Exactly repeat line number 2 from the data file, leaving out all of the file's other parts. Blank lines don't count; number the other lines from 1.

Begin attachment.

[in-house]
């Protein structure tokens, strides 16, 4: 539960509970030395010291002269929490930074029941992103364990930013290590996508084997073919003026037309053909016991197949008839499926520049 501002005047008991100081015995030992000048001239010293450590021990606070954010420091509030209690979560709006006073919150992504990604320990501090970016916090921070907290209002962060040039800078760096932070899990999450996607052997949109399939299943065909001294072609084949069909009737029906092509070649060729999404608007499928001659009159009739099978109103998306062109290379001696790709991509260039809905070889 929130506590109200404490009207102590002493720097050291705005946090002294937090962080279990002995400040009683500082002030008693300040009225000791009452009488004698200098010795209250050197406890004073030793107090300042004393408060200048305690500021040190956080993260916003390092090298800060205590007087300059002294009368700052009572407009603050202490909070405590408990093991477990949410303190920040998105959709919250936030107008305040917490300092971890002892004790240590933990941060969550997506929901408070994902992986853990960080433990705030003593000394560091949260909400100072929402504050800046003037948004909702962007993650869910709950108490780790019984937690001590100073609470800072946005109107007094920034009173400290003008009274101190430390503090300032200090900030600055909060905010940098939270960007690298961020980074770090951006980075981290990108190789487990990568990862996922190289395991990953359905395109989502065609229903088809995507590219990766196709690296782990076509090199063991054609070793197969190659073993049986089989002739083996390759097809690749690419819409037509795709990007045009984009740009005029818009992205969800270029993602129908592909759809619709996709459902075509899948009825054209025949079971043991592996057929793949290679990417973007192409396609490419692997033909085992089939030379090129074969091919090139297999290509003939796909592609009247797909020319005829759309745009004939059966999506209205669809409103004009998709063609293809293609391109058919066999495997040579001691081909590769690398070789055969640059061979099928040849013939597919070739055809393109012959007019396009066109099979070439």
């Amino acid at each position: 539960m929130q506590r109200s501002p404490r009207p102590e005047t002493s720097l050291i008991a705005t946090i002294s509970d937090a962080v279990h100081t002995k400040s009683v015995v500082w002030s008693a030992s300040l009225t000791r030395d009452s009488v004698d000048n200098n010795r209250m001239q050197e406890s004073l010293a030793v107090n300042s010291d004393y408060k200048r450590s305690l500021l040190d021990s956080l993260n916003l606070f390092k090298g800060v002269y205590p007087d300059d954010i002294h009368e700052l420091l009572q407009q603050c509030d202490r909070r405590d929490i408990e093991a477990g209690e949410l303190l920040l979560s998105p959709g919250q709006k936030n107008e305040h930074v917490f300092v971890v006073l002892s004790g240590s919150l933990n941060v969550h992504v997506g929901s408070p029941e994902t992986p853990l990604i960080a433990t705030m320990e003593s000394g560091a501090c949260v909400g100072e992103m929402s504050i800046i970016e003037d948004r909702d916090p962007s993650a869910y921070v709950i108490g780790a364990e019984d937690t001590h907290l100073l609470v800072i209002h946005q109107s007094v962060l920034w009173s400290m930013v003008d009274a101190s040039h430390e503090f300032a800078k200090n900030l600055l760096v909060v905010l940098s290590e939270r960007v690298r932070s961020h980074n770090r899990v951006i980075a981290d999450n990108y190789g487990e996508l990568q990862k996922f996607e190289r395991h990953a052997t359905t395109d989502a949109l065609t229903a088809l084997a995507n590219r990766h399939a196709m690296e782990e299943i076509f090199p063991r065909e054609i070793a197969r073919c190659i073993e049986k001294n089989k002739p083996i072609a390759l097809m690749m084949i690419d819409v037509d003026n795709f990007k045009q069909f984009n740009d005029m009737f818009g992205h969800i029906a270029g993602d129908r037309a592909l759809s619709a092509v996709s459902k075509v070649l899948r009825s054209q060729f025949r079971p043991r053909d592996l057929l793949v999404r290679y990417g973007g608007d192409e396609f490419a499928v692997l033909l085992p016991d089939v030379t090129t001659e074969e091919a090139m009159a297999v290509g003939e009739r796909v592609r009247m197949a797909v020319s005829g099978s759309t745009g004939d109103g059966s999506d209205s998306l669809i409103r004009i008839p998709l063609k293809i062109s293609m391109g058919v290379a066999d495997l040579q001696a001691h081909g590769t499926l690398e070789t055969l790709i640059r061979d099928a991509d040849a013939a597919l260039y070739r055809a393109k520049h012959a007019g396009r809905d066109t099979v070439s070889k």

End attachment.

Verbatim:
């Protein structure tokens, strides 16, 4: 539960509970030395010291002269929490930074029941992103364990930013290590996508084997073919003026037309053909016991197949008839499926520049 501002005047008991100081015995030992000048001239010293450590021990606070954010420091509030209690979560709006006073919150992504990604320990501090970016916090921070907290209002962060040039800078760096932070899990999450996607052997949109399939299943065909001294072609084949069909009737029906092509070649060729999404608007499928001659009159009739099978109103998306062109290379001696790709991509260039809905070889 929130506590109200404490009207102590002493720097050291705005946090002294937090962080279990002995400040009683500082002030008693300040009225000791009452009488004698200098010795209250050197406890004073030793107090300042004393408060200048305690500021040190956080993260916003390092090298800060205590007087300059002294009368700052009572407009603050202490909070405590408990093991477990949410303190920040998105959709919250936030107008305040917490300092971890002892004790240590933990941060969550997506929901408070994902992986853990960080433990705030003593000394560091949260909400100072929402504050800046003037948004909702962007993650869910709950108490780790019984937690001590100073609470800072946005109107007094920034009173400290003008009274101190430390503090300032200090900030600055909060905010940098939270960007690298961020980074770090951006980075981290990108190789487990990568990862996922190289395991990953359905395109989502065609229903088809995507590219990766196709690296782990076509090199063991054609070793197969190659073993049986089989002739083996390759097809690749690419819409037509795709990007045009984009740009005029818009992205969800270029993602129908592909759809619709996709459902075509899948009825054209025949079971043991592996057929793949290679990417973007192409396609490419692997033909085992089939030379090129074969091919090139297999290509003939796909592609009247797909020319005829759309745009004939059966999506209205669809409103004009998709063609293809293609391109058919066999495997040579001691081909590769690398070789055969640059061979099928040849013939597919070739055809393109012959007019396009066109099979070439």